After a leisurely breakfast, we made our way downtown to catch a bus to Benque, the last stop before the Guatemalan border. Many people here told us to just take a taxi as it works out to only a little more than the bus (from Benque you have to take a taxi to the border anyway), and after waiting around for a bus with no luck we eventually gave in. $12 and a relatively short ride later we were at the border crossing, where we paid our exit fee, got our passports stamped and were out the other side rather painlessly (compared to our mishap at the Belize border!), where we were immediately hassled by some taxi drivers. I forgot to mention earlier but in Mexico, many people speak at least some English, Belize is primarily English (or a mashup of various languages), but in Guatemala we didn't encounter too many English-speakers, so it was a good chance to practice my fairly poor Spanish! We ignored the taxi guys and asked around about bus schedules and prices to Tikal, and in doing so ended up getting a good deal on a taxi. Our driver's name was Rene and he rather enjoyed the chance to practice his English, telling us all about his family and pointing out landmarks along the way, letting us stop to take pictures or look at birds every now and then (added Ringed Kingfisher for the trip) and even stopping to buy us some delicious mini bananas. The cab ride ended up costing $40, which seemed a little steep compared to the bus fares but is much less than the $60-90 that is usually charged for this route by taxis and tour companies.
Along the road to Tikal
Since the cab is also much faster than the bus (speed limits are mostly ignored in Guatemala), we ended up having to wait around at the Tikal entrance restaurant until 3:30, after which the tickets they issue are also valid for the next day. Luckily for us, a tour company (Pacz tours) was also doing this trick, and gave us a ride into the park for something like 5Q each (about $0.75). After securing our campsite for the night behind one of the hotels (free wi-fi by doing this!), we went for a bit of a wander around, but got cut short by a downpour so we called it a day. New birds for the trip during our little walk were Brown-crested Flycatcher, Gray-breasted Martin and Gray-necked Wood-Rail.
Running trip total: 296 (225 MX, 171 BZ)
We were up well before dawn so that we could make it out to some of the most productive birding areas at first light (Templo VI)! We managed to pick up a Great Curassow along the trail by doing this, just before some tourists went by and spooked it. Collared Forest-Falcon was also heard as part of the dawn chorus, along with many of the more common tropical species. We ended up walking through the southern part of the ruins in the morning, making our way from Templo VI to the Grand Plaza and out to Templo IV, the tallest temple which has a great view over the canopy. Unfortunately they were doing some maintenance work on the temple so we could only go up the back side and didn't get to see the famous view from the front.
The Grand Plaza
The view from the top of Templo IV
Some giant chairs in front of a small-ish ruin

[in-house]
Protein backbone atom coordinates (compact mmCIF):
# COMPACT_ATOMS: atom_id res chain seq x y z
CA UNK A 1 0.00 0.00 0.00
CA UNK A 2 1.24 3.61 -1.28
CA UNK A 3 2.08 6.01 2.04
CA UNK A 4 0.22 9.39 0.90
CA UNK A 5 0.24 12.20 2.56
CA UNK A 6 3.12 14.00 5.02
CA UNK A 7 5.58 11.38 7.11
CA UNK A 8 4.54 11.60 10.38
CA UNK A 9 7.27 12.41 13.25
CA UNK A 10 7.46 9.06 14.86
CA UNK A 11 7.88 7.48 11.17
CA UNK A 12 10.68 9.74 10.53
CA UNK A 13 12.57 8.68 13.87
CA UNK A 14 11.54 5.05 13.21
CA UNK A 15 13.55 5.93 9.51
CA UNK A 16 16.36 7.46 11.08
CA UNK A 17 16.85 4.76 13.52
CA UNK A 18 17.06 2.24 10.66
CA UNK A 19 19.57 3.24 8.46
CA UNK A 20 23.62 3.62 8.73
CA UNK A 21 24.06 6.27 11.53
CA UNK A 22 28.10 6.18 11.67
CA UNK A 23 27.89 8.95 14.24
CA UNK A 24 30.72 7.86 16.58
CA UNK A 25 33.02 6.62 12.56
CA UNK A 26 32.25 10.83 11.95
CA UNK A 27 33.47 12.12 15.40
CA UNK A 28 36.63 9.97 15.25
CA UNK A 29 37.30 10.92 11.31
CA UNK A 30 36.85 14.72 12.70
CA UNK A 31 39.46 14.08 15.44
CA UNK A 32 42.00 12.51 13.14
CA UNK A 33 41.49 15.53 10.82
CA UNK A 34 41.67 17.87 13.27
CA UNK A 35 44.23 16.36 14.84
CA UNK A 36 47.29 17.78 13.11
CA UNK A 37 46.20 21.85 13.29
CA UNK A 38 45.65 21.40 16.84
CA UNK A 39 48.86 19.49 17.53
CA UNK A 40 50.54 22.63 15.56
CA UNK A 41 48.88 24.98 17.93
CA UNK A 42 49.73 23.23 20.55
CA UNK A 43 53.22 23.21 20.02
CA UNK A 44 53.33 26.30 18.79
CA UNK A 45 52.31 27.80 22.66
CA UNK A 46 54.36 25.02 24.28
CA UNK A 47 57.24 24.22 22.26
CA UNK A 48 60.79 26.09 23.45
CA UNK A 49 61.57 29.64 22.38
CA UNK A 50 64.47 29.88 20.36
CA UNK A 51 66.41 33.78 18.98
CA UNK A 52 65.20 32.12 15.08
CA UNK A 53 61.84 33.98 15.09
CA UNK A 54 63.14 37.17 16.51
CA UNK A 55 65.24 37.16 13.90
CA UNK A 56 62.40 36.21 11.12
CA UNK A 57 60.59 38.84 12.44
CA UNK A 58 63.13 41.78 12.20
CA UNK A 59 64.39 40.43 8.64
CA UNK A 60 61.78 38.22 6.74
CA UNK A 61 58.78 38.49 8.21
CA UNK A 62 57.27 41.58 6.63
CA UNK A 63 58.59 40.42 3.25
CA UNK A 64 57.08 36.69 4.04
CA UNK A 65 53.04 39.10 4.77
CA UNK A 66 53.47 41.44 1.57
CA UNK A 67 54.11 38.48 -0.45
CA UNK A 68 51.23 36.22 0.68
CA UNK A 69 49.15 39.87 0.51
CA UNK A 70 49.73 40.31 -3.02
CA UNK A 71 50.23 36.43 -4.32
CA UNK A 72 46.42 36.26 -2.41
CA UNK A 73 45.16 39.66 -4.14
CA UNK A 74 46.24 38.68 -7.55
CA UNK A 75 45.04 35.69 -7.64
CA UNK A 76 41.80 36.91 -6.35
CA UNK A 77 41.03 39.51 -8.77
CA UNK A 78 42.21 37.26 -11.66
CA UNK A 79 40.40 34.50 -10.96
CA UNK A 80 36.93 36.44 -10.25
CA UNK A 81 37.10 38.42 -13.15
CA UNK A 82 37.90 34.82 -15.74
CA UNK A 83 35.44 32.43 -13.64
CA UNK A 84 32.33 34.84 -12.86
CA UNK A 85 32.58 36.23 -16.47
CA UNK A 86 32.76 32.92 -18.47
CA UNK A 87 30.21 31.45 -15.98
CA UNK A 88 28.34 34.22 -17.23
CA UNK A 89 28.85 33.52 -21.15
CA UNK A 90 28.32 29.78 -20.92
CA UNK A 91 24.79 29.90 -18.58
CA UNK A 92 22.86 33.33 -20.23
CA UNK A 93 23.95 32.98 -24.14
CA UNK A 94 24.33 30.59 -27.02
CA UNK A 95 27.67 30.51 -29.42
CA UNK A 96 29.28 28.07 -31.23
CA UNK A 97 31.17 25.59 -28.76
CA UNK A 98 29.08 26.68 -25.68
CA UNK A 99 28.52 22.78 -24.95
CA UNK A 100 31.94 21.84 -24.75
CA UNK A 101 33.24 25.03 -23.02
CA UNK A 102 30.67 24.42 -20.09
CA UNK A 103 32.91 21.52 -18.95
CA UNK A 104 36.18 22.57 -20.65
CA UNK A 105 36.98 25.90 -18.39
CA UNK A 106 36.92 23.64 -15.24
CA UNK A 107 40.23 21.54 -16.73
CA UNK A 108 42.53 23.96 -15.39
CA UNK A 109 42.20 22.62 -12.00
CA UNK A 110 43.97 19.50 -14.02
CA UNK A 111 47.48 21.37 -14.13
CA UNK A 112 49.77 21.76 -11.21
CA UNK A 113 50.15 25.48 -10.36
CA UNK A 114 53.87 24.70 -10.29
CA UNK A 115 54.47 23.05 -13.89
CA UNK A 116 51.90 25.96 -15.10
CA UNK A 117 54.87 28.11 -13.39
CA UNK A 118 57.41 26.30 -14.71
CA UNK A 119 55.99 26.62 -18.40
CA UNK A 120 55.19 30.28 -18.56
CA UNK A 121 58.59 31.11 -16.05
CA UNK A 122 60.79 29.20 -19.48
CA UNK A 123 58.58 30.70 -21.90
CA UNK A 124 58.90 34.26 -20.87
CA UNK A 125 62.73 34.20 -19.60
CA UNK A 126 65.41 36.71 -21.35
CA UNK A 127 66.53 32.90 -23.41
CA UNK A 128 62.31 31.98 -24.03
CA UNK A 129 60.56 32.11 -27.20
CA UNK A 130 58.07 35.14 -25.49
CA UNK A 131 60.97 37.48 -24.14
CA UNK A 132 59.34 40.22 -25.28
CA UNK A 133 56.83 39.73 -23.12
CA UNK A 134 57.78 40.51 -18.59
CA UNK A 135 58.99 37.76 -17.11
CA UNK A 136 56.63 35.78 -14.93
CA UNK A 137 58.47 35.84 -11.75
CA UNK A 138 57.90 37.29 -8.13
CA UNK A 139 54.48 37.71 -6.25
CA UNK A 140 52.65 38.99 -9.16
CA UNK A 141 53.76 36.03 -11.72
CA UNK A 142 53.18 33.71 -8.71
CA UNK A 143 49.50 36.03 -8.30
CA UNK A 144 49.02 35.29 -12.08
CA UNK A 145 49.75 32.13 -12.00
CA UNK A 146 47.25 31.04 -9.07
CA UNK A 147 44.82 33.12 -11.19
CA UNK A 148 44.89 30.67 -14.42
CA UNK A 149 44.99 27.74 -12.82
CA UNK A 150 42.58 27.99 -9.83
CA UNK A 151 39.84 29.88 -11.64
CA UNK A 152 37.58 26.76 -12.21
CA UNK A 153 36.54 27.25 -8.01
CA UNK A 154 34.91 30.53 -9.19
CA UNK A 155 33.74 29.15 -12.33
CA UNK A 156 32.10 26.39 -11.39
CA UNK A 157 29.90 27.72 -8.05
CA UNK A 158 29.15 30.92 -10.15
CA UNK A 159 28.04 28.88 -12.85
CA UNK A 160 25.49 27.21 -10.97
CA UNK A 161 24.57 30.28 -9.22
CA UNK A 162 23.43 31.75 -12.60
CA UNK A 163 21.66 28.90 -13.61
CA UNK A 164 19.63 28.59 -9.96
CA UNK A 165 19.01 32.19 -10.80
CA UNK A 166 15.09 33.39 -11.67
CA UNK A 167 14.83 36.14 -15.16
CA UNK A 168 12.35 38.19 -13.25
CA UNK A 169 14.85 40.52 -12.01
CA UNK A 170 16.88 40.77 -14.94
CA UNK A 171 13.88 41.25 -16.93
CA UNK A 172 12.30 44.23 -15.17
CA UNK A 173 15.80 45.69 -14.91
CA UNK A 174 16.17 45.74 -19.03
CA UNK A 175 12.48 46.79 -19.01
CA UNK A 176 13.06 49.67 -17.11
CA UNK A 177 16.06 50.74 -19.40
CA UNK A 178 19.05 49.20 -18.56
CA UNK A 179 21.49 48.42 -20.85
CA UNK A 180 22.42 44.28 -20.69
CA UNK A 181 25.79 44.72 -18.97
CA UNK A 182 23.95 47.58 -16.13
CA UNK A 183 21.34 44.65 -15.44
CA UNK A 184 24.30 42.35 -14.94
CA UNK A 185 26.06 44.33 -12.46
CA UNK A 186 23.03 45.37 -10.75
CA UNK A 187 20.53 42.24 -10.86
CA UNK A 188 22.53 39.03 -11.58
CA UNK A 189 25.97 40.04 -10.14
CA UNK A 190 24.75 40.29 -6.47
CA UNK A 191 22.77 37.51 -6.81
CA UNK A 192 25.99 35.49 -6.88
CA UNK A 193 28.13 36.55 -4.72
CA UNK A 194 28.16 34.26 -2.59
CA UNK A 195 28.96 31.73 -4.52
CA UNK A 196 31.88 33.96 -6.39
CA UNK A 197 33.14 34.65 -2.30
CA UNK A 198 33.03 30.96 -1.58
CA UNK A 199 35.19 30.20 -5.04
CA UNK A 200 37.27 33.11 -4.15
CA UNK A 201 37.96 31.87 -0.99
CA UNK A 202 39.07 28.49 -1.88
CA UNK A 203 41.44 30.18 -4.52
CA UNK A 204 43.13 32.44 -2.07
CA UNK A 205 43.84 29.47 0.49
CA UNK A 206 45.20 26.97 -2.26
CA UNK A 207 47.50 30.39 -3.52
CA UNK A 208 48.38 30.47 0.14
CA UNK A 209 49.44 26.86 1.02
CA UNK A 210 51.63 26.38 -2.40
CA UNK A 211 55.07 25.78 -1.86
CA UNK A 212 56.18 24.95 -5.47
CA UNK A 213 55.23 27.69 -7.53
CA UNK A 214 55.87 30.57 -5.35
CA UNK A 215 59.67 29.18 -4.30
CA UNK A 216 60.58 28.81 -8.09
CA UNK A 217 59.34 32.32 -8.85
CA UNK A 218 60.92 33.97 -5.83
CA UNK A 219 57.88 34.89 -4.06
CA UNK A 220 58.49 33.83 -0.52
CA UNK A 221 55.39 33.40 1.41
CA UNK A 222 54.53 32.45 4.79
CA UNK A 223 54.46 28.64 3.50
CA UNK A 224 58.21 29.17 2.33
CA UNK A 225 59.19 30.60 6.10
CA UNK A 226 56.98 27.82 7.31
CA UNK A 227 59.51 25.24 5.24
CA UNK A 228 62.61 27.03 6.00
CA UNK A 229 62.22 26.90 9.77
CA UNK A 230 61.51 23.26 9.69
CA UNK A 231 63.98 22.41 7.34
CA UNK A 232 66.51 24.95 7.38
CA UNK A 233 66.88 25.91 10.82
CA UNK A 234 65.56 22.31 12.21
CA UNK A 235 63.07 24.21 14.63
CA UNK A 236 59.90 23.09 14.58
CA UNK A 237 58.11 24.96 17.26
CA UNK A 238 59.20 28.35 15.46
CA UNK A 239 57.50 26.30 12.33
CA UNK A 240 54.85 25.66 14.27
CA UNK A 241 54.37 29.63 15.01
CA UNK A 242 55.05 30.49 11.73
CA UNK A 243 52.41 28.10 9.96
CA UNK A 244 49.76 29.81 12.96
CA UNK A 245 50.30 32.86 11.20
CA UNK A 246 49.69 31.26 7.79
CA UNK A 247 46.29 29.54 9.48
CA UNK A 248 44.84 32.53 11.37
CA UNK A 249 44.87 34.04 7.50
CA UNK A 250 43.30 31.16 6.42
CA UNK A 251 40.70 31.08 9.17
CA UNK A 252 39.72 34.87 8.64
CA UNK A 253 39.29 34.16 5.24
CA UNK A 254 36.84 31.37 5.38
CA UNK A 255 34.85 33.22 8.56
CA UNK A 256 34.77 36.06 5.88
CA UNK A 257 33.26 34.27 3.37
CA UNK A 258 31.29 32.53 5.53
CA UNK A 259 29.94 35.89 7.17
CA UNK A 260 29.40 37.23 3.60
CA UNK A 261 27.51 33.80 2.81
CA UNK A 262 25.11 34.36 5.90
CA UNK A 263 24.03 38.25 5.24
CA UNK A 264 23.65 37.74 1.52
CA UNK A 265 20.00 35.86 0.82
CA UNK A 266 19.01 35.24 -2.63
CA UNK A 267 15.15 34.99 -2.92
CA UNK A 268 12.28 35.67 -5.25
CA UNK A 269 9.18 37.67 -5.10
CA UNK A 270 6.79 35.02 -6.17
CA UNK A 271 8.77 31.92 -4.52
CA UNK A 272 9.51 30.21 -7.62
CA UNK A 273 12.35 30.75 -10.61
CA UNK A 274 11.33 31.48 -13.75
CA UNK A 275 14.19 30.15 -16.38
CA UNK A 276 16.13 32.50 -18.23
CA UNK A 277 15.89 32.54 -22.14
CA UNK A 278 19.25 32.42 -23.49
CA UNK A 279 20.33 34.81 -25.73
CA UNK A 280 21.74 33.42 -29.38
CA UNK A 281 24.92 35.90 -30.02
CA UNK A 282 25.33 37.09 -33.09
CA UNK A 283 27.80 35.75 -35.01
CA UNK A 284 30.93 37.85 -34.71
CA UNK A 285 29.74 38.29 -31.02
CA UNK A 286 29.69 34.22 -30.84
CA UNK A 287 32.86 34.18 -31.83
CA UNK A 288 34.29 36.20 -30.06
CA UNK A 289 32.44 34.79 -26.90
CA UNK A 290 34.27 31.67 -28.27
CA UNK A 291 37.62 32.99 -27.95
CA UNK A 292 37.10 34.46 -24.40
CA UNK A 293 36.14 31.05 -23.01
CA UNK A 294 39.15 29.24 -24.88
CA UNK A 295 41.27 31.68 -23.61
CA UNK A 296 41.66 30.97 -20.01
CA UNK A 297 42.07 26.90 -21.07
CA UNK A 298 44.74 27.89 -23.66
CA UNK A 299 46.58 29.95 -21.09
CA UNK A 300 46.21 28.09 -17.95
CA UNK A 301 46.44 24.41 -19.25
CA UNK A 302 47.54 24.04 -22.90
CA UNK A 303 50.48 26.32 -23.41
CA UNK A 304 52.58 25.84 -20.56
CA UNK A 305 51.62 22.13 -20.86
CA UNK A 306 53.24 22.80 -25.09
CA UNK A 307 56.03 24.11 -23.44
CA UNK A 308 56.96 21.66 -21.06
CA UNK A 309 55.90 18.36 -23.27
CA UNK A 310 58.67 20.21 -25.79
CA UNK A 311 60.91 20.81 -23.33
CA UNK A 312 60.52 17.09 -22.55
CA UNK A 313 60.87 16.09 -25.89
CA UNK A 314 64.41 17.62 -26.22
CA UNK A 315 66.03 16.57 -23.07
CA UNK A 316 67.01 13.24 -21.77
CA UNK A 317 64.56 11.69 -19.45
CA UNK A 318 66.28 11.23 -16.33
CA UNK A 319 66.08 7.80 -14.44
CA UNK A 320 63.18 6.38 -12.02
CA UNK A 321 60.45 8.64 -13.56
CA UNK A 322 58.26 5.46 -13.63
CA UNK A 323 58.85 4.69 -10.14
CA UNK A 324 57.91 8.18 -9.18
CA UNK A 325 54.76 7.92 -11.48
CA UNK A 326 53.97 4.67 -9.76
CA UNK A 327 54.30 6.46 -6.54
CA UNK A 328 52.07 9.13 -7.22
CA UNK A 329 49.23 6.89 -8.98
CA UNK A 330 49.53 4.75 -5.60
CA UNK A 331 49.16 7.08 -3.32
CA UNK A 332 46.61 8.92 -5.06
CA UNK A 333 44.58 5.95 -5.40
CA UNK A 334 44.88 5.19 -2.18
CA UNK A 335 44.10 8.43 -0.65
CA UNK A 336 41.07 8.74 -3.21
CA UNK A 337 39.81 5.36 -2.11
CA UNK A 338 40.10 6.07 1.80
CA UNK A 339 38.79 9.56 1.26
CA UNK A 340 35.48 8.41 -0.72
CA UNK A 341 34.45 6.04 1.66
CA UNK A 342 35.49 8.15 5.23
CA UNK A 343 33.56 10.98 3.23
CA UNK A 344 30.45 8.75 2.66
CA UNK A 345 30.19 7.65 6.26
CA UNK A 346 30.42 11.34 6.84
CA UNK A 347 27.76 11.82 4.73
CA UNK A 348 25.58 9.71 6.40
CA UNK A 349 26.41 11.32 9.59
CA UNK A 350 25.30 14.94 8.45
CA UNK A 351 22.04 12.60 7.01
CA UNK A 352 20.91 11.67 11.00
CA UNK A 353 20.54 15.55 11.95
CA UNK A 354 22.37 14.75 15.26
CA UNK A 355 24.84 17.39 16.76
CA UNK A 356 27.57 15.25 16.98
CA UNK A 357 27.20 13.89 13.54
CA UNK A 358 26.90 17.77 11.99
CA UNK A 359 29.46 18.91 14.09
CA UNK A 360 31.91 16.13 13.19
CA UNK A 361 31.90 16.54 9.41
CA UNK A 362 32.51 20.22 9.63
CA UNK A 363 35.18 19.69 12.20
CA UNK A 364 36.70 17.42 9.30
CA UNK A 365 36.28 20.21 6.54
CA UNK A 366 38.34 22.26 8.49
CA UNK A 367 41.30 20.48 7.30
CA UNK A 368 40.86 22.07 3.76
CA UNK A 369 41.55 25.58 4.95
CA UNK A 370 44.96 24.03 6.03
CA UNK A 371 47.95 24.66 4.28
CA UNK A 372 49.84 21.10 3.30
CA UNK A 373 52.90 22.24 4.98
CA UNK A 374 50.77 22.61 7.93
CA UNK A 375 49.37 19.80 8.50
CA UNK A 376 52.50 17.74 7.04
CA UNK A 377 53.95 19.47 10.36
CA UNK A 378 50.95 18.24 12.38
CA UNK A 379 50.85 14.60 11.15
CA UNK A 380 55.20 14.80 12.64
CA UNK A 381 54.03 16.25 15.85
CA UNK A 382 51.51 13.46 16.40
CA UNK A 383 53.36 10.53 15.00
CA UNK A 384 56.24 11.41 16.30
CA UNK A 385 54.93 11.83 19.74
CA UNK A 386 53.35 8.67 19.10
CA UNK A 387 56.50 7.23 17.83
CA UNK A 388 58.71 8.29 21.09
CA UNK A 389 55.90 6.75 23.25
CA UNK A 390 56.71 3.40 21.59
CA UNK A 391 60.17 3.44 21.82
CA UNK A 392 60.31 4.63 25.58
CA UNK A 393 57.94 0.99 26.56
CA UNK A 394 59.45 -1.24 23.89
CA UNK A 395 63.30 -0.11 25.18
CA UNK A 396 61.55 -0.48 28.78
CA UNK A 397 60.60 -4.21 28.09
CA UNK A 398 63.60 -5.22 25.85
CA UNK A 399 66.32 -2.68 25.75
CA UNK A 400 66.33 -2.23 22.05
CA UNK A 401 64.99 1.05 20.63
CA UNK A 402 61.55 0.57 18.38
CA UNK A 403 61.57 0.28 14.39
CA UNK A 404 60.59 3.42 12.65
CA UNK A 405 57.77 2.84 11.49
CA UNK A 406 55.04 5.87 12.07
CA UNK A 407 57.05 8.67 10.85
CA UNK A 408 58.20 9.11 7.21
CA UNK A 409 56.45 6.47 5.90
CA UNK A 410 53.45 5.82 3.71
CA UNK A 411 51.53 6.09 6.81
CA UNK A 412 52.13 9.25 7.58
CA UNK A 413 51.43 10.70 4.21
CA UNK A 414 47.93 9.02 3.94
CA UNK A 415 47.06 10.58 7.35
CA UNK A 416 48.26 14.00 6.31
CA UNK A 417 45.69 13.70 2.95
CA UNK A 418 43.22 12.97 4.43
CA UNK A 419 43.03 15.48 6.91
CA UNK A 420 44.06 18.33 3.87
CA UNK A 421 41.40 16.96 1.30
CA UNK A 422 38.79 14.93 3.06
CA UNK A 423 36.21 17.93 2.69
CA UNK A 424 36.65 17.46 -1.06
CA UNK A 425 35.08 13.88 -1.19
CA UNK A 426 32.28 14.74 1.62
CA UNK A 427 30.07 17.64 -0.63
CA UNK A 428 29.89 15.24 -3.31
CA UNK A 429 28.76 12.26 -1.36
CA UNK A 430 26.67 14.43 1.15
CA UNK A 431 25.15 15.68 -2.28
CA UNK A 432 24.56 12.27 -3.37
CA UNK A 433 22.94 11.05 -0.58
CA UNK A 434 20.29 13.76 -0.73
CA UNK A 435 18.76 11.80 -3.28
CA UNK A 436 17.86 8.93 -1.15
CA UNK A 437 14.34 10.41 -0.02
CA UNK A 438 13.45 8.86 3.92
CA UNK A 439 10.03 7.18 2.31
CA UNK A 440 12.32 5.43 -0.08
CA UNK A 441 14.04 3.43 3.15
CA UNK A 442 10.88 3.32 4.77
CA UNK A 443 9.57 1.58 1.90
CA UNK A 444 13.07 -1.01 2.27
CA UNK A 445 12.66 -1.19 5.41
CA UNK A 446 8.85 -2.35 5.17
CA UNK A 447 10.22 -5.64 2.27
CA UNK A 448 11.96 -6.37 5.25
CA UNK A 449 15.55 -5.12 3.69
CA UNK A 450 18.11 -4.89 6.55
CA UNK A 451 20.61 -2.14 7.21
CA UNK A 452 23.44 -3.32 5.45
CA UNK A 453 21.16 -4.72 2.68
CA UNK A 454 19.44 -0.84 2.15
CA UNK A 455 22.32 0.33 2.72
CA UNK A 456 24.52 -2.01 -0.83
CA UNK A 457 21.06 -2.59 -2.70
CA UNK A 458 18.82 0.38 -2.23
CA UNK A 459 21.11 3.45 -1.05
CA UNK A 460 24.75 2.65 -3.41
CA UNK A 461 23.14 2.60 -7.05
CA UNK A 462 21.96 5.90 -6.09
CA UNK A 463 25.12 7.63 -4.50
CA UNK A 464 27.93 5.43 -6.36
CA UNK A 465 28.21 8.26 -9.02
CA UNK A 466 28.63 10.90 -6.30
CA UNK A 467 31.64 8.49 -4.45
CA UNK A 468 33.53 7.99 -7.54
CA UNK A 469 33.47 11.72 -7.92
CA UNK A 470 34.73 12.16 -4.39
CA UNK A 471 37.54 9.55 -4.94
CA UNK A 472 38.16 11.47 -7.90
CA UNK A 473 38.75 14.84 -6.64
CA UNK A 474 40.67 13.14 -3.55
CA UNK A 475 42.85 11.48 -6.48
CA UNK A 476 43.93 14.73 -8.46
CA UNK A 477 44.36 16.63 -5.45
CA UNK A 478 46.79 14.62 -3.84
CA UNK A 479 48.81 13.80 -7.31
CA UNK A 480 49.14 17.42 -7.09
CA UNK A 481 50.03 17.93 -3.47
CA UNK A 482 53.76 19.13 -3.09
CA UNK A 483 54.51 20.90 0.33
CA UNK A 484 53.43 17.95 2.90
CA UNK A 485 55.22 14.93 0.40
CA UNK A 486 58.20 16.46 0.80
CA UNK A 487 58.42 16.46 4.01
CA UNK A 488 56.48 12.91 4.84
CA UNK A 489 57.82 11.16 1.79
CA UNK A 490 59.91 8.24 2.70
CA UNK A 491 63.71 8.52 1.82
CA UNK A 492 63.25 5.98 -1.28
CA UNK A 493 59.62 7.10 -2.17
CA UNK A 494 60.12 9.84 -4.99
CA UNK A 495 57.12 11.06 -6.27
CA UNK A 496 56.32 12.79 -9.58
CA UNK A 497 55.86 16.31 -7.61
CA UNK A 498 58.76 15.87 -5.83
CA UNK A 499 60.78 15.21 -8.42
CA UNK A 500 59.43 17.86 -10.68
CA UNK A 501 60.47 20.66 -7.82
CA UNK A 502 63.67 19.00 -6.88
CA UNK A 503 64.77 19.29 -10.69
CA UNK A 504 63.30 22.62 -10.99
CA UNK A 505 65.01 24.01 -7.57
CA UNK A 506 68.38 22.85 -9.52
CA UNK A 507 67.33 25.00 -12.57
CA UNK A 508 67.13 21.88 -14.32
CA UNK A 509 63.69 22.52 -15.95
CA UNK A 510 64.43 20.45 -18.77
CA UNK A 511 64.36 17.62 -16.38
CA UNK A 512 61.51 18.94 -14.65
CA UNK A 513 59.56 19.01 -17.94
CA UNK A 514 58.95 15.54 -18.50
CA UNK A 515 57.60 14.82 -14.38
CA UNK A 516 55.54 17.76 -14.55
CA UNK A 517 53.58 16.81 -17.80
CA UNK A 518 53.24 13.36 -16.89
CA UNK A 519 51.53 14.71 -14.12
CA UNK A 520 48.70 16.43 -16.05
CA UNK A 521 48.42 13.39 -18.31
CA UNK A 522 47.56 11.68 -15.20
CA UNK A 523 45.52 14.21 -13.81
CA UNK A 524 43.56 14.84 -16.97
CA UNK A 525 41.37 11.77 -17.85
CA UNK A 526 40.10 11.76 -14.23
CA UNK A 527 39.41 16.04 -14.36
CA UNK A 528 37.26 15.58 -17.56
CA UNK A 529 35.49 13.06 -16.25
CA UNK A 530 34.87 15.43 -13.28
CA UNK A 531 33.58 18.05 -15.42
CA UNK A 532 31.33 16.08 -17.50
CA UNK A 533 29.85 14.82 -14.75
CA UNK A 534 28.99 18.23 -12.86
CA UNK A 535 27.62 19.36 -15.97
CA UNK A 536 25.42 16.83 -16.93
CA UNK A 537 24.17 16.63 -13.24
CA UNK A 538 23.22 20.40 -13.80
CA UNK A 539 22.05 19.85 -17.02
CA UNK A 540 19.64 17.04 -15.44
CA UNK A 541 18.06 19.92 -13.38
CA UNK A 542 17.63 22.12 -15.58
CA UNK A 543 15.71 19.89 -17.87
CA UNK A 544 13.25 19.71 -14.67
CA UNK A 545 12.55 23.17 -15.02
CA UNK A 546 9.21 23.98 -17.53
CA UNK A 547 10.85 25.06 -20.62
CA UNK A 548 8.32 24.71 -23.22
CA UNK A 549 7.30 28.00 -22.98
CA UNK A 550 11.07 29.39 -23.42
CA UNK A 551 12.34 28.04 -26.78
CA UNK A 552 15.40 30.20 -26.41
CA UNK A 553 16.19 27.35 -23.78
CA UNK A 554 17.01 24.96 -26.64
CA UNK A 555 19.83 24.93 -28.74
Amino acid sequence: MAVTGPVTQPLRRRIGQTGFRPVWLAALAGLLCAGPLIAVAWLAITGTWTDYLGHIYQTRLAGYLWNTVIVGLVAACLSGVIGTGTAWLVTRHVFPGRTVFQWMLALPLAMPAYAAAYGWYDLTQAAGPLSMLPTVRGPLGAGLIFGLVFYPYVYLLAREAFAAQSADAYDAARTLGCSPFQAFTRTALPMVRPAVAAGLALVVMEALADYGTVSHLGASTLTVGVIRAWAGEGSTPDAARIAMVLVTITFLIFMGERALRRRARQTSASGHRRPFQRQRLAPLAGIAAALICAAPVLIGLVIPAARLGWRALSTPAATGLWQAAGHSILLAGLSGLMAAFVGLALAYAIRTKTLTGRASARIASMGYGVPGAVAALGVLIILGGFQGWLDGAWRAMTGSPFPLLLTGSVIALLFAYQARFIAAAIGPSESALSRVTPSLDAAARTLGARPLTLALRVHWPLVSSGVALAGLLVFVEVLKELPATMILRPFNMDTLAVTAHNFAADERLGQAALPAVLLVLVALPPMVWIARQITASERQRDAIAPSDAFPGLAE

Luckily we had decided to avoid the sunrise tour in favour of birding, as it was completely clouded over all morning, and just as we were getting down from Templo IV it started pouring! We waited out the downpour under a shelter along with a horde of other tourists, but it didn't let up for several hours, and eventually we had to give up and finish our loop of the ruins in the rain, which wasn't very productive for birds! Back to before the rain started though, the birding around the ruins was actually pretty fantastic, with mixed flocks here and there and some good tropical birds scattered throughout. New trip birds were Slaty-breasted Tinamou (actually seen extremely well on a path), Pheasant Cuckoo, Chestnut-collared Swift, White-crowned Parrot, Sepia-capped Flycatcher, Stub-tailed Spadebill, Rufous and Speckled Mourners, Northern Schiffornis, Red-capped Manakin, Tawny-crowned Greenlet, Golden-crowned Warbler and Gray-headed Tanager. We also found a pair of Orange-breasted Falcons in the Grand Plaza, which unbeknownst to us were nesting and had actually been found earlier in the year.
One of the pair of Orange-breasted Falcons!!!
After the rain started our only new bird for the day was Black-throated Shrike-Tanager, a pair in with a small mixed flock which ended up being the only ones I saw on the entire trip. Back at our campsite, we had to pack our tents up in the rain (which at this point had lightened up), and had lunch while drying off a bit. In the afternoon we caught a collectivo (little bus) to Flores and wandered the town a bit before walking to Santa Elena, grabbing dinner and buying our bus tickets to Guatemala City.
Taking a $1 tuk-tuk ride in Flores
The bus station was a bit sketchy, and we had heard many tales of buses to GCity being held up at night and robbed, but most of those were with the cheaper line which makes a few stops along the way. I think our tickets ended up being around $35, with the bus leaving Santa Elena at 9pm-ish and getting into the station in Guatemala City around 5am. Sleeping on the bus proved much easier than I thought it would be and saved us a night of hostel expenses as well as a day of travel time. However, the bus station situation in Guatemala City appears to be dynamic, and the station that was listed online for our next bus (and was about 2 blocks from the station we arrived at) no longer existed. More on that later as this post is bleeding into Feb 10!
Running trip total: 310